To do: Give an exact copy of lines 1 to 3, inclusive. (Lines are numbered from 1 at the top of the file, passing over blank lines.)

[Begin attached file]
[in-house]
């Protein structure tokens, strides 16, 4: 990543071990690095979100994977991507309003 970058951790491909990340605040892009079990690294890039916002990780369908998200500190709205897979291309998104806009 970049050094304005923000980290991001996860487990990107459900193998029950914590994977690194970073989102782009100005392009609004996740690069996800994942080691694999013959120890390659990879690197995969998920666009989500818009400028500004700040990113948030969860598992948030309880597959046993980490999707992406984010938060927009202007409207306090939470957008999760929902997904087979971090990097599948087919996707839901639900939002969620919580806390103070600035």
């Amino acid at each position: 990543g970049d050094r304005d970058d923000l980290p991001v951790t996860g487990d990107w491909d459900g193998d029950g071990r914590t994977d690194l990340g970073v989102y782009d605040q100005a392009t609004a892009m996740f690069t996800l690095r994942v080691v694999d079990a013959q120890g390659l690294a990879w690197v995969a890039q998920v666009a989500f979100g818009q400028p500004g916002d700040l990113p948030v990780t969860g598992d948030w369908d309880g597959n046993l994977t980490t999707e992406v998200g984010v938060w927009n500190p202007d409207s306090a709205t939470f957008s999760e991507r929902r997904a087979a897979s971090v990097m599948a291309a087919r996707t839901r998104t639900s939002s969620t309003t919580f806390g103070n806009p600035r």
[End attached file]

[in-house]
């Protein structure tokens, strides 16, 4: 990543071990690095979100994977991507309003 970058951790491909990340605040892009079990690294890039916002990780369908998200500190709205897979291309998104806009 970049050094304005923000980290991001996860487990990107459900193998029950914590994977690194970073989102782009100005392009609004996740690069996800994942080691694999013959120890390659990879690197995969998920666009989500818009400028500004700040990113948030969860598992948030309880597959046993980490999707992406984010938060927009202007409207306090939470957008999760929902997904087979971090990097599948087919996707839901639900939002969620919580806390103070600035």
């Amino acid at each position: 990543g970049d050094r304005d970058d923000l980290p991001v951790t996860g487990d990107w491909d459900g193998d029950g071990r914590t994977d690194l990340g970073v989102y782009d605040q100005a392009t609004a892009m996740f690069t996800l690095r994942v080691v694999d079990a013959q120890g390659l690294a990879w690197v995969a890039q998920v666009a989500f979100g818009q400028p500004g916002d700040l990113p948030v990780t969860g598992d948030w369908d309880g597959n046993l994977t980490t999707e992406v998200g984010v938060w927009n500190p202007d409207s306090a709205t939470f957008s999760e991507r929902r997904a087979a897979s971090v990097m599948a291309a087919r996707t839901r998104t639900s939002s969620t309003t919580f806390g103070n806009p600035r």